The EMF or electromotive force is the energy supplied by a battery or a cell per coulomb (Q) of charge passing through it. The magnitude of emf is equal to V (potential difference) across the cell terminals when there is no current flowing through the circuit.
e = E/Q
Where, e = emf or electromotive force (V), W = Energy (Joules), and Q denotes charge (Coulombs). Both emf (electromotive force) and pd (potential difference) are measured in V (Volts)
Electromotive force (emf) formula can also be written as,
e = IR + Ir or, e = V + Ir
e is the electromotive force (Volts),
I = current (A),
R = Load resistance,
r is the internal resistance of cell measured in ohms.
Difference between EMF and Potential Difference?
The amount of energy (any form) changed into energy (electrical) per coulomb of charge is termed as EMF whereas the potential difference is the amount of energy (electrical) that is changed into other forms of energy per coulomb of charge. Cell, solar cell, battery, generator, thermocouple, dynamo, etc are examples of sources of emf.
Example: Find the terminal potential difference of a cell when it is connected to a 9-ohm load with cell emf = 2 Volts and resistance (internal) 1 ohm?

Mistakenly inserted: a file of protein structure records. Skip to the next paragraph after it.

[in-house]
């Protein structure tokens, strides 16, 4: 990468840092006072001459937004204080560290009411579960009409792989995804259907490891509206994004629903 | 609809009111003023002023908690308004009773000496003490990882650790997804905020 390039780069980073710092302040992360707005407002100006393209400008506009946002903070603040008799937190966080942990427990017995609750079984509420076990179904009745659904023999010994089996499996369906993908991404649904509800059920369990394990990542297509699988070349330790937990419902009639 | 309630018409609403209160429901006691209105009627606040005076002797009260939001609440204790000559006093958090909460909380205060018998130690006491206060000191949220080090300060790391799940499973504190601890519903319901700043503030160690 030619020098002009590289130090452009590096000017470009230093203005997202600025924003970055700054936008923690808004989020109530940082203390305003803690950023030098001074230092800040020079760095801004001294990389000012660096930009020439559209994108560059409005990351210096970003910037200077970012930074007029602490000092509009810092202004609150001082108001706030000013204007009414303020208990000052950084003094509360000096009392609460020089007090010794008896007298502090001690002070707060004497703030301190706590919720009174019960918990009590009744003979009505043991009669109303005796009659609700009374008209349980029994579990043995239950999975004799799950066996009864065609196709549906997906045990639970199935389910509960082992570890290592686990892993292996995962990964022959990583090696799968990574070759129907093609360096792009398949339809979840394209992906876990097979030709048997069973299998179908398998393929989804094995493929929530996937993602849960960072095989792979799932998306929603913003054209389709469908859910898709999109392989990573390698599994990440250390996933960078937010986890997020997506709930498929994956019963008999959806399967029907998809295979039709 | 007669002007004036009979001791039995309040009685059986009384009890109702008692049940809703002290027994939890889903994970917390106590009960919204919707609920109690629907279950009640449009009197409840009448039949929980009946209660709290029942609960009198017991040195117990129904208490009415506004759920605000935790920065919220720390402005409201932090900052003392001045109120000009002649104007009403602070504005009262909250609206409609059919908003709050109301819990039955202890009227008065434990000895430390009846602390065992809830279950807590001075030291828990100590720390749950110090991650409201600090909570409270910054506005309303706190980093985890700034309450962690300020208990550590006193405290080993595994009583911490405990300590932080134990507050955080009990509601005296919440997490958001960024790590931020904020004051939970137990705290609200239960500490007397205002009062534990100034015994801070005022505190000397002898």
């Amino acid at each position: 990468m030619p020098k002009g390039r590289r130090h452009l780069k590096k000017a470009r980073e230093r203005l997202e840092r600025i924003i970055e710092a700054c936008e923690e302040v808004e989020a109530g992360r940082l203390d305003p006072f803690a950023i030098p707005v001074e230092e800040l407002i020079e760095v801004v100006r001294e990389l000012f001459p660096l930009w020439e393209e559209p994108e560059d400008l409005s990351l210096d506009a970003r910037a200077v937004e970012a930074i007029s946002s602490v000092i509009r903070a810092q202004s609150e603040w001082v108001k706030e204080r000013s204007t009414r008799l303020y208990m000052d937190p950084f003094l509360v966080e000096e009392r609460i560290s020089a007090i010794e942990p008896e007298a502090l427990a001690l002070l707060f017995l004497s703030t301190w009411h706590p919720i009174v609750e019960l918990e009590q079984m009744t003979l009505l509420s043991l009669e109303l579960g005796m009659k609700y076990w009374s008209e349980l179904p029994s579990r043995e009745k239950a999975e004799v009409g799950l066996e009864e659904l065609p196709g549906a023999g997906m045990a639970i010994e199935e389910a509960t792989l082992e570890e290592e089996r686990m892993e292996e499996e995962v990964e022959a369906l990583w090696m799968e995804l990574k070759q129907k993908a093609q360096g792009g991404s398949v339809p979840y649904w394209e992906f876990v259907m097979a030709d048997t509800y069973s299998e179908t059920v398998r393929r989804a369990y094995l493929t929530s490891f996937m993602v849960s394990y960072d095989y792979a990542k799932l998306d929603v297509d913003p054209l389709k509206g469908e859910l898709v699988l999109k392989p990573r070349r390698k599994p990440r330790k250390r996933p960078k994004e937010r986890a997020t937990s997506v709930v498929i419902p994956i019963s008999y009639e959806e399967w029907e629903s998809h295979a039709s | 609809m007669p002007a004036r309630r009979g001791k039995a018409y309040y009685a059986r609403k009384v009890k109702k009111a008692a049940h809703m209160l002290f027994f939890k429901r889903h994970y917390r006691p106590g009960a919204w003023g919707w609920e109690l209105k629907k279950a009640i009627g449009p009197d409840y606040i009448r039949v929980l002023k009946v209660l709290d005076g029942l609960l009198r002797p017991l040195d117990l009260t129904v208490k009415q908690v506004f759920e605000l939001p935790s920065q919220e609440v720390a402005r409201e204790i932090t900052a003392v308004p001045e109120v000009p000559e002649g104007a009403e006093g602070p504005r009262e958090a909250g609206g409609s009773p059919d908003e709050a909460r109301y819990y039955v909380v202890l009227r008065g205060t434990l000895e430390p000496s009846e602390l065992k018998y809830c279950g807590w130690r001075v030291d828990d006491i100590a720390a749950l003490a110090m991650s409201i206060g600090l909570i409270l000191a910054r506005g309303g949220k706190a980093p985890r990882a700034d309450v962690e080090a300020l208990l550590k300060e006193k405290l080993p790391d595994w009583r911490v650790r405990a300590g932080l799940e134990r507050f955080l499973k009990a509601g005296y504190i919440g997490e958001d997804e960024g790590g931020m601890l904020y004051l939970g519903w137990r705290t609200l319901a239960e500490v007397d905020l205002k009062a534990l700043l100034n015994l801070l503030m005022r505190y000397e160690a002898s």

External resistance = 9 ohm
Internal resistance = 1 ohm
Since I = V/R
And R = External resistance + Internal resistance = 9 + 1 = 10 Ohm
Now, I = 2/10 = 0.2 Ampere
e = V + Ir
Therefore, the external resistor gets, V = 1.8 Volts
If we draw a graph of V (terminal potential difference) Vs current (I) in the circuit, we obtain a -ve gradient straight line. Also, The intercept of the straight line on y-axis denotes the electromotive force of the cell or battery, and the graph gradient denotes the internal resistance (r) of the battery or cell.
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